As some of you may have gathered The Two Wine Brothers (Terry & Brad Johnson) are seriously geeky about wine. I've been known to go to extremes in my (Brad) attempt to immerse myself in wine - literally during the harvest and crush.
So it isn't too much of a surprise to learn that I am a vocal advocate and promoter of local wines.
During the past year I have launched a wine industry e-zine, called Winedustry: wine news for the "other" grapes. Focused on new wine regions and grapes, the ones you may have never heard about, Winedustry is intended for the nontraditional, non-vinifera wine community. Winedustry readership continues to grow each month, because in large part of our volunteer contributors (writers) and state field editors.
During the past few years I've taken my wine education more seriously through formal education. During this time I've expanded my knowledge of my personal wine making, then as of the past few years working at a commercial winery, and throughout collaborating with innovative wine industry folks.
One of those collaborations is now blossoming into a new project: Midwest Wine Review. Modeled in part by the successful regional wine competitions and from mainstream wine magazines, Midwest Wine Review will bring together skilled, knowledgeable and professional wine evaluators. The goal is to replicate, in the best way possible, the wine scoring systems of major magazines, but for new wine regions.
In the planning stage, Midwest Wine Review will conduct quarterly (or as needed) sensory descriptive analysis sessions and rate wines using an updated 100 point scoring system. This scoring system is a familiar metric for many wine consumers. The rating scores and accompanying brief description will be available to participating wineries. (See Midwest Wine Review story describing process).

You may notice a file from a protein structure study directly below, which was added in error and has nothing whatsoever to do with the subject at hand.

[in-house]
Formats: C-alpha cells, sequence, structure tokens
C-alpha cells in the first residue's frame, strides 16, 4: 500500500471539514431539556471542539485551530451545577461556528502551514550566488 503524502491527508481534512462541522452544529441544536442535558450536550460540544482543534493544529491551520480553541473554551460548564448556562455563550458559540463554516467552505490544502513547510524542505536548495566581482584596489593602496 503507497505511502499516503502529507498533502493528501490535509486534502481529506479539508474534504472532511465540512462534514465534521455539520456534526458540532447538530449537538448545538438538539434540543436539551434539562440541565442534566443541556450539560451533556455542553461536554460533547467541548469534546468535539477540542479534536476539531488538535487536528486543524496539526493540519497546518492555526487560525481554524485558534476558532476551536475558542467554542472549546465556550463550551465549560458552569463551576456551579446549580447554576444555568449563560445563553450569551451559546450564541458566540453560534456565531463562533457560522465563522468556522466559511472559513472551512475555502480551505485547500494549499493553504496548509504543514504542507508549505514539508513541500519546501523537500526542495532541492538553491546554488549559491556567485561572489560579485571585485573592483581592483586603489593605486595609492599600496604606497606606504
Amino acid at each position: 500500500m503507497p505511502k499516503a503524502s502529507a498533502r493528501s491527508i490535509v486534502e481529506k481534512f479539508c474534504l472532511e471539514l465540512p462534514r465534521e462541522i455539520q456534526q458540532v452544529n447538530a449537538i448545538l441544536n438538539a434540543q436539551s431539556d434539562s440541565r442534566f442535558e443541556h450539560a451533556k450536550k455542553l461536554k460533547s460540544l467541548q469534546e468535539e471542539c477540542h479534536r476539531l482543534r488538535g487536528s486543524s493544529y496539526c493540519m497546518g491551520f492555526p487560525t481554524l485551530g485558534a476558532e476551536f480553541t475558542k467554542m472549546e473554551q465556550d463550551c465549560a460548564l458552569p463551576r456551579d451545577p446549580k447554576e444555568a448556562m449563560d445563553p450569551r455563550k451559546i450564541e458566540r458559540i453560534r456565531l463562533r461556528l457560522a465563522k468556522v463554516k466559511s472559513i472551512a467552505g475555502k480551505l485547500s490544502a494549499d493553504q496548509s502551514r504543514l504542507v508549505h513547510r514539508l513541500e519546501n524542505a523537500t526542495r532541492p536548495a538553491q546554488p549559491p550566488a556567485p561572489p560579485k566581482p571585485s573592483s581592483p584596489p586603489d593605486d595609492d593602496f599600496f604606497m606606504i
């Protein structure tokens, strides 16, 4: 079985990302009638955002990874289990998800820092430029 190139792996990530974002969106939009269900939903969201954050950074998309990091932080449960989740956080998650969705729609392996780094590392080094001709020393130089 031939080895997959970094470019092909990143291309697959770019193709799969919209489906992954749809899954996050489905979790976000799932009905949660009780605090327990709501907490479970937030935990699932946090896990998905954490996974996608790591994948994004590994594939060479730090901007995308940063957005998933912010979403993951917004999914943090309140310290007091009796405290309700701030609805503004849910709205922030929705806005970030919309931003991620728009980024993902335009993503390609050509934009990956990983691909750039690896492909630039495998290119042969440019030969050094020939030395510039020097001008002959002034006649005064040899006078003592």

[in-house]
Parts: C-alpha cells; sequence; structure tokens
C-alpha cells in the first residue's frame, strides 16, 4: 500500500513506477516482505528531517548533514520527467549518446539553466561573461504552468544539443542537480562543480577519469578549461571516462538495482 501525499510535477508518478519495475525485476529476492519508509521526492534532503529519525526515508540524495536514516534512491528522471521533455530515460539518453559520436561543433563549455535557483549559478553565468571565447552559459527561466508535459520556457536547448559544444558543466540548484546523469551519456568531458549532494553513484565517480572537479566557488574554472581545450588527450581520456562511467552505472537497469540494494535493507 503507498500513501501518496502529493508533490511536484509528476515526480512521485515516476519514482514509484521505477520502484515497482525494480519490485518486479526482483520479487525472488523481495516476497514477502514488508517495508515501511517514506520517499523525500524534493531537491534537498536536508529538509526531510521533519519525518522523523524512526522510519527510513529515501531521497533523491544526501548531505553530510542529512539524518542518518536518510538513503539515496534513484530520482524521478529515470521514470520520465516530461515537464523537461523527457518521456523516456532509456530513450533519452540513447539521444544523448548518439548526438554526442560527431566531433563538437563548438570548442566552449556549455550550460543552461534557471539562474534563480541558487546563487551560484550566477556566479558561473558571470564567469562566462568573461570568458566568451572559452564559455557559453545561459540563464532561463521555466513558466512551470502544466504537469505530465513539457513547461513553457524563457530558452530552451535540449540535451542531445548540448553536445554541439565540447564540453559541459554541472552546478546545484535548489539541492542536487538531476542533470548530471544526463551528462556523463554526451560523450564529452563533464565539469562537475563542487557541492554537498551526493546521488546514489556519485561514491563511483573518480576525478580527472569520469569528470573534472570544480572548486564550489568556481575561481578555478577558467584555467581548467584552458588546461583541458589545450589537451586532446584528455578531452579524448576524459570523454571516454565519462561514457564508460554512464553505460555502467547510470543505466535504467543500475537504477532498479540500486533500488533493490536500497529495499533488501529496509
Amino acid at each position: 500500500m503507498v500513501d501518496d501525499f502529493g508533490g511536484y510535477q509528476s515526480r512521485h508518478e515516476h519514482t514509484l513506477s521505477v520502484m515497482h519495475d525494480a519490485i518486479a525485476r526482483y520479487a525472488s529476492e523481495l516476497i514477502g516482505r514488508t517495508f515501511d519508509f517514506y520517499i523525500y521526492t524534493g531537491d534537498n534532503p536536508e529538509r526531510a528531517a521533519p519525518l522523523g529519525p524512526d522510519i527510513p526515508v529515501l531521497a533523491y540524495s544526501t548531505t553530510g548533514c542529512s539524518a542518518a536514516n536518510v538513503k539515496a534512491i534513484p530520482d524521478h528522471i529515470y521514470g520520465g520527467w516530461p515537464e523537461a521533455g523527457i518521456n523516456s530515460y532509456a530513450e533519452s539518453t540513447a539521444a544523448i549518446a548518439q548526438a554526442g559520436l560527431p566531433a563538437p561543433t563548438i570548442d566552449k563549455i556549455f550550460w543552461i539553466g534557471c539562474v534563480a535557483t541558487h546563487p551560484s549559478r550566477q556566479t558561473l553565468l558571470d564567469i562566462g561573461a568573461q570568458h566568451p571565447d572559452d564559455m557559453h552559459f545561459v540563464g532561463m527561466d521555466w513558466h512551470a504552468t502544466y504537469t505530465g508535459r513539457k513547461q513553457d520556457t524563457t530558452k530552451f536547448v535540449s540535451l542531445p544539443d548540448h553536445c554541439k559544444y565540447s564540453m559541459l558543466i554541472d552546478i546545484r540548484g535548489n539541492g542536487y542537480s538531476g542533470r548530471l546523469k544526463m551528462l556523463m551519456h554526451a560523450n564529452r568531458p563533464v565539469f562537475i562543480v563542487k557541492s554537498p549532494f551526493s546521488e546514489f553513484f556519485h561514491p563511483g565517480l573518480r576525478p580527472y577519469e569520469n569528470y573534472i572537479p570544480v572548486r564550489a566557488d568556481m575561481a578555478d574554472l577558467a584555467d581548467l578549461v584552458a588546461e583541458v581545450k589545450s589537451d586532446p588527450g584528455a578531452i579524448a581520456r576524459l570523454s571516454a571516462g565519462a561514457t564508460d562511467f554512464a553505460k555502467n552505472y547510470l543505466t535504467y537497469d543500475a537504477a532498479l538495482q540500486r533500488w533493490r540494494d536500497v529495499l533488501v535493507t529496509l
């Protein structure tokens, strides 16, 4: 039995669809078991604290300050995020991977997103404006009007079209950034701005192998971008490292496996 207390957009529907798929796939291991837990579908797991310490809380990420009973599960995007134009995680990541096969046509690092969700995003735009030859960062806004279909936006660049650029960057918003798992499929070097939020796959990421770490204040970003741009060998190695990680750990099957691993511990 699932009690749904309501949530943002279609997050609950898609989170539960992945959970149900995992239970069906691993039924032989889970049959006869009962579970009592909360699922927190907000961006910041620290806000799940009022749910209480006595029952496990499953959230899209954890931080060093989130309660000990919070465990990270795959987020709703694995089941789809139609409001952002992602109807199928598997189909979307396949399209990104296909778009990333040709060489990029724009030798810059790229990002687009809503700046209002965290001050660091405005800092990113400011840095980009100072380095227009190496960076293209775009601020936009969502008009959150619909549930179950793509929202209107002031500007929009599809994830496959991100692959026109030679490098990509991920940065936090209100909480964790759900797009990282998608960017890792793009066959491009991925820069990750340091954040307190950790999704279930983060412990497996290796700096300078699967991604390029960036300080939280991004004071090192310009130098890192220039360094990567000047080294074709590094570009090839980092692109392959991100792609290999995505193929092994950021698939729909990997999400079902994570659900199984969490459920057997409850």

Not long ago, I was communicating with my Winedustry Maryland Field Editor ((find her on Twitter as @ourgirl) or at her blog (http://thevineyardwife.com/)) about badges for Winedustry. She possesses extraordinary graphic artist skills and I asked her to design an image, a badge, to support local wine consumption and purchases. She came up with this image (see above). She elaborates on the creative process of making "I Drink Local Wine" badge - please READ STORY!
Nearly immediately, after posting a copy of this image (above) on Facebook, it went viral! Support for local wines is huge and this image has been shared more than 100 times in the first day! (Feel free to copy and use on your blog, facebook status update, or website).
New wine regions, places like Iowa, Missouri (which has a very long wine making history), Virginia, Michigan, Maryland - just to name a few - are making amazingly good wines. In many instances, you won't find a traditional varietal, and that's fine. Good is good...and Great is Great! Give new wine regions a chance and allow your own palate to be the judge.
Let us know what you find!
Monday, March 28, 2011
Saturday, March 26, 2011
The Barossa Valley continues to provide to provide superb examples of what the Shiraz grape can render when the vintner is not afraid to enhance the grape with the roundness of the Merlot and the intensity of the Cabernet Sauvignon.
Such is the case with the Tait Shiraz blend, the aptly named, "The Ball Buster". The Tait Shiraz was one of a number of wines which I recently enjoyed at the Blue Wind Gourmet during an very inexpensive $6.00 tasting of 12, or so, wines.
My impressions: Very dark garnet in the glass. Dark berries, cherries, spice-box and cocoa prominently on the nose. Moderately acidic: balanced nicely with the immense fruit serving. Mildly tannic leading to a huge, warm, lingering finish which goes on forever.